A lot vs. Alot: 9 Grammatical Pitfalls
in native (derived from Old English) words, it most commonly represents Old English an "on" (see a (2)), as in alive, asleep, abroad, afoot, etc., forming adjectives and adverbs from nouns; but it also can be Middle English of, as in anew, abreast (1590s); or a reduced form of Old English past participle prefix ge-, as in aware; or the Old English intensive a-, as in arise, awake, ashame, marking a verb as momentary, a single event. In words from Romanic languages, often it represents Latin ad- "to, at."
[I]t naturally happened that all these a- prefixes were at length confusedly lumped together in idea, and the resultant a- looked upon as vaguely intensive, rhetorical, euphonic, or even archaic, and wholly otiose. [OED]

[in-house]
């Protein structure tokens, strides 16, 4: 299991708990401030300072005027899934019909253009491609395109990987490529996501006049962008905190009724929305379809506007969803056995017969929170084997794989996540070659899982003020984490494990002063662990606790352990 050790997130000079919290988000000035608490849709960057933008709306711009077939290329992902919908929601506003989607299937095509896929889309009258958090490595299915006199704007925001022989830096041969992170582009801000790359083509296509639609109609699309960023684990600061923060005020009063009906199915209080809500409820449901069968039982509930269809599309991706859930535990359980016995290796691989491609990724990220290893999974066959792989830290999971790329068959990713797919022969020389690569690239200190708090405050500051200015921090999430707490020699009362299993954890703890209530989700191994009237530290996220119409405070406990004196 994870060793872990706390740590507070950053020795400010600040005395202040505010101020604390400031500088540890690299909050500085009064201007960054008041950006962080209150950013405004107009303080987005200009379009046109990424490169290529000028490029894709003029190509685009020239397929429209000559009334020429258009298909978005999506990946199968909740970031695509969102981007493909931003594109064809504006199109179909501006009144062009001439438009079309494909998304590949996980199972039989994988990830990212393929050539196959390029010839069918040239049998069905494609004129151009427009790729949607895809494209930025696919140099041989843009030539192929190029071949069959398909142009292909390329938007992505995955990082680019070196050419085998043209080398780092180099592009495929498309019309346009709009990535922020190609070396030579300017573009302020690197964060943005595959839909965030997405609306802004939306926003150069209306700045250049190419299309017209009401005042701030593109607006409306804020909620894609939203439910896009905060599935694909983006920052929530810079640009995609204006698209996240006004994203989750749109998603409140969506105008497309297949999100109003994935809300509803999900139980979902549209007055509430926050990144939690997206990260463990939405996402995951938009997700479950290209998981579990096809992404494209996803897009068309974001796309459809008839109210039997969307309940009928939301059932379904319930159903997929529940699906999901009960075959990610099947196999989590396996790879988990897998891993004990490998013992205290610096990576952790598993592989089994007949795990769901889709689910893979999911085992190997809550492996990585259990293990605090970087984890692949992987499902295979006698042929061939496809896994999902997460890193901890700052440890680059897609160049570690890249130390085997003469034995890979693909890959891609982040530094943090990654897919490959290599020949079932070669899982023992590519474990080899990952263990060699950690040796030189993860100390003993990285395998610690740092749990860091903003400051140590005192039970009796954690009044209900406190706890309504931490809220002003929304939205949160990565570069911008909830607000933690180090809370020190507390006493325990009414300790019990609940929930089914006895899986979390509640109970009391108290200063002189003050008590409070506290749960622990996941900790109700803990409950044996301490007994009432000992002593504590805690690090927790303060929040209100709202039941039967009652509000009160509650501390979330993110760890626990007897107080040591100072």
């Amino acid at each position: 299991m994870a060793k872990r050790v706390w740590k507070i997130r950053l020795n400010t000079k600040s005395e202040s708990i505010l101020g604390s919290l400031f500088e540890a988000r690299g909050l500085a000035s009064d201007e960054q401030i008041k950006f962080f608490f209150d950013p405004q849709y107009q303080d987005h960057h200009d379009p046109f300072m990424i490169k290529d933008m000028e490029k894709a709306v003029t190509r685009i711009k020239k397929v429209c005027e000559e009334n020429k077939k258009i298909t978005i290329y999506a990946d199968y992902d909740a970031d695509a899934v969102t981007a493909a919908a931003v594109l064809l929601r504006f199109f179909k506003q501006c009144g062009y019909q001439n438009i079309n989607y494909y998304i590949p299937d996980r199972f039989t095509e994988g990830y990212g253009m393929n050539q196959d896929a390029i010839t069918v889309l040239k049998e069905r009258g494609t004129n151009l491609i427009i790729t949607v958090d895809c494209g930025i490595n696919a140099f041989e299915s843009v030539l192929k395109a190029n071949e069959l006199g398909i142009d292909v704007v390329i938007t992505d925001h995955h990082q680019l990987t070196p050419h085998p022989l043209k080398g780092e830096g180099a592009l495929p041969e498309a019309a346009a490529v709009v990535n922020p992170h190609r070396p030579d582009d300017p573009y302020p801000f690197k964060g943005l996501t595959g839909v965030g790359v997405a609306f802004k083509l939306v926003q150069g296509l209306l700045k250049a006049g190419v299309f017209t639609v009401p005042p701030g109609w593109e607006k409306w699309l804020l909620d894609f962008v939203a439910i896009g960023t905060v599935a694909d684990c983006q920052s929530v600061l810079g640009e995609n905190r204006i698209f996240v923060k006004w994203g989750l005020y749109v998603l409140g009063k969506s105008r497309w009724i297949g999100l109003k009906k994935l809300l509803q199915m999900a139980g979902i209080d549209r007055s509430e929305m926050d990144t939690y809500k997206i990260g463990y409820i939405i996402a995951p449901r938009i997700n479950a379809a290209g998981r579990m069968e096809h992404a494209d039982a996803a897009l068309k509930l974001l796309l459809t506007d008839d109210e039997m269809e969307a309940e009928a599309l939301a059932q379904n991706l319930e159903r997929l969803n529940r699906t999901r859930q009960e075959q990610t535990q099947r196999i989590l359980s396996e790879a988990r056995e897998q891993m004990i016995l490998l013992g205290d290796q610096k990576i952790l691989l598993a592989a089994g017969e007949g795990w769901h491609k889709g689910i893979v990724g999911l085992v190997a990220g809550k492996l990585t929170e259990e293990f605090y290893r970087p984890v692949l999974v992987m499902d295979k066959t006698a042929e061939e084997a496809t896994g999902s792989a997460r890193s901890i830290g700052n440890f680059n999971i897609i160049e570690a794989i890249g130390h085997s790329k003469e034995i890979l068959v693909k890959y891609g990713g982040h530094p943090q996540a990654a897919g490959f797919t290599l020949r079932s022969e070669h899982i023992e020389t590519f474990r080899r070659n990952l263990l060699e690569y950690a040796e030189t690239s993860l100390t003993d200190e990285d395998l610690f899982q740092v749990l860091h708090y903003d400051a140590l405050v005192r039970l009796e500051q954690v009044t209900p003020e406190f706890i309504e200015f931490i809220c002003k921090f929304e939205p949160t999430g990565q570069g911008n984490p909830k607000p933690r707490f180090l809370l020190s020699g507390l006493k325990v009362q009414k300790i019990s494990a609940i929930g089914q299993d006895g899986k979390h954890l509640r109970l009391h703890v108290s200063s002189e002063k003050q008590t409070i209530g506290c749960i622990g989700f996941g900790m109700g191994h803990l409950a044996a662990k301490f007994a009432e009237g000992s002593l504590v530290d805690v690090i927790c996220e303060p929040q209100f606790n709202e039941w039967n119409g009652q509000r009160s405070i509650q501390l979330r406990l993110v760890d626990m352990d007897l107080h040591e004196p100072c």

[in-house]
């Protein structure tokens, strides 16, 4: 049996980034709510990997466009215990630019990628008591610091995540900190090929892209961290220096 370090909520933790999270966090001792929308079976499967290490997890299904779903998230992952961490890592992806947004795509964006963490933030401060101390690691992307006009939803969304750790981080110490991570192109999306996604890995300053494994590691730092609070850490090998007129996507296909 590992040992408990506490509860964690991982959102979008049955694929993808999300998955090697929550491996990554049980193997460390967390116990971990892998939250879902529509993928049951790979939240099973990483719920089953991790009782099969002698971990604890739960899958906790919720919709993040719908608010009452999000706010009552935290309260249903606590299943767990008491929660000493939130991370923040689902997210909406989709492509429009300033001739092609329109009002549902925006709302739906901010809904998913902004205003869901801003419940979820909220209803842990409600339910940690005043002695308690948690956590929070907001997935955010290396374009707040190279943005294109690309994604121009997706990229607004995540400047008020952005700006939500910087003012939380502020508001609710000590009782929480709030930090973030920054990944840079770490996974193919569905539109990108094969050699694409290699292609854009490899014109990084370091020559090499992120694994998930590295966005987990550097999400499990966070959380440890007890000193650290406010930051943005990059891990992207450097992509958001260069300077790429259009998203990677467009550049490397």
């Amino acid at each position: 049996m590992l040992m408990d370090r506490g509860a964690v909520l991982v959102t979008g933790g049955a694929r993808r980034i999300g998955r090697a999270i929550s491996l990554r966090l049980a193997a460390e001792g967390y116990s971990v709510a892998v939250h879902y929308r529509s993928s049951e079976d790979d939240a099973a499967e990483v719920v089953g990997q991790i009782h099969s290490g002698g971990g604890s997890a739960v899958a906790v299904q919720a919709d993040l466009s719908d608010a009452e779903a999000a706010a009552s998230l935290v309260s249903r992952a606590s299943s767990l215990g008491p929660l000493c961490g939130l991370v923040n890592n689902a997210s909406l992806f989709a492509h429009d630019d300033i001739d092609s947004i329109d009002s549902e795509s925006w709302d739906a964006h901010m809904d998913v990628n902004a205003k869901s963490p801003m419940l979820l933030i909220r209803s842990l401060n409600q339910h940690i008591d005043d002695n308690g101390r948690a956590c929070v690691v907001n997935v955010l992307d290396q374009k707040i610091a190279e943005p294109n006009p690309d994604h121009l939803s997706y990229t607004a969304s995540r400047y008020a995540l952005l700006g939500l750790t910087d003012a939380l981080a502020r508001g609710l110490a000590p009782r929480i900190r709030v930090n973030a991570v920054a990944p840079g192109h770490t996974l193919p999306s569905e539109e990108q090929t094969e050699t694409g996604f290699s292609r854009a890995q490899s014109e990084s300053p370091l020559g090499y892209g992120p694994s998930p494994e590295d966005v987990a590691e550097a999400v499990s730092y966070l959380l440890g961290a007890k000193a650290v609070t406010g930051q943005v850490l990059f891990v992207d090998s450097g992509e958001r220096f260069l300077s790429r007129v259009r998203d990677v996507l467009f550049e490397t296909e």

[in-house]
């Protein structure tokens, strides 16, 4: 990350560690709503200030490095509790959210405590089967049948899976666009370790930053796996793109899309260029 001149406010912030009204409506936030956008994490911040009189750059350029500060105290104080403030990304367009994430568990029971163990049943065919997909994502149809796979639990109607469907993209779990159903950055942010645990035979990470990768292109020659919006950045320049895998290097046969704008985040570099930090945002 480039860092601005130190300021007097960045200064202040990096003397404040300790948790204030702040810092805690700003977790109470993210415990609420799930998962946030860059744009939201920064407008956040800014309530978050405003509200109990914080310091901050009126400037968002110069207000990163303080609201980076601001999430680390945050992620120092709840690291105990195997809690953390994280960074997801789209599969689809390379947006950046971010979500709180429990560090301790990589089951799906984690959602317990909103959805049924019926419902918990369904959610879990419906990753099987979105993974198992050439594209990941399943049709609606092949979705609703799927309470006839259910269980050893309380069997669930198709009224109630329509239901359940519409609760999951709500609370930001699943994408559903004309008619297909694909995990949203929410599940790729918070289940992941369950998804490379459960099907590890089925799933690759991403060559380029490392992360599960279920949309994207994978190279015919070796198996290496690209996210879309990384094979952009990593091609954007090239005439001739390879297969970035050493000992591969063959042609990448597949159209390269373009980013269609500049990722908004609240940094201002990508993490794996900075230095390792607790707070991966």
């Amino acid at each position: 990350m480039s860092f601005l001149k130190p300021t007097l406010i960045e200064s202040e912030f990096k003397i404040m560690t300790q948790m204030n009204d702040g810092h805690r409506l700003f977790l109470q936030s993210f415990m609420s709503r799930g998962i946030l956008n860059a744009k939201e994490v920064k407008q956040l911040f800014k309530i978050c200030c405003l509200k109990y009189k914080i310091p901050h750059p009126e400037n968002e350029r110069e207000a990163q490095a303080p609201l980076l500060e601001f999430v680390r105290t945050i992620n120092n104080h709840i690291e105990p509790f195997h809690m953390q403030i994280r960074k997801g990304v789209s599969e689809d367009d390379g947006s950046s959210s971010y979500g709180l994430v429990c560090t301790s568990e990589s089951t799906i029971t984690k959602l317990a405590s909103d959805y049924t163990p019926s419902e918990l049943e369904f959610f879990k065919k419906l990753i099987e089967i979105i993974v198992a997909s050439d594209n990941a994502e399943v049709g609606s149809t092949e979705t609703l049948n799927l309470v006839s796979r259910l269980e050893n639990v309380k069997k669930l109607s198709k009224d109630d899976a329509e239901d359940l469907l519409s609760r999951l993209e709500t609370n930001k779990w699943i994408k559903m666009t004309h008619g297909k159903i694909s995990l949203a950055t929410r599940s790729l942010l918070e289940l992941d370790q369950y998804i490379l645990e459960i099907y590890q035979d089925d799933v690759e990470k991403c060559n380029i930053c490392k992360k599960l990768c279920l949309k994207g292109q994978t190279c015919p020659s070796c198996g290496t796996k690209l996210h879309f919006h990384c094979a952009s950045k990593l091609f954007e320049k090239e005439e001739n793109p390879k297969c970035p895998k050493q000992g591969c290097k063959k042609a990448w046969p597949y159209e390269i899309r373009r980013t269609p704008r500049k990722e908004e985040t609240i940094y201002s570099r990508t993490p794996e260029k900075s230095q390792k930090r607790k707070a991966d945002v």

prefix meaning "not," from Latin a-, short for ab "away from" (e.g. avert), or its cognate, Greek a-, short for apo "away from, from," both cognate with Sanskrit apa "away from," Gothic af, Old English of (see apo-).
prefix meaning "not," from Greek a-, an- "not," from PIE root *ne "not" (see un-).
a- or an-
Without; not: acellular.
A prefix meaning "without" or "not" when forming an adjective (such as amorphous, without form, or atypical, not typical), and "absence of" when forming a noun (such as arrhythmia, absence of rhythm). Before a vowel or h it becomes an- (as in anhydrous, anoxia).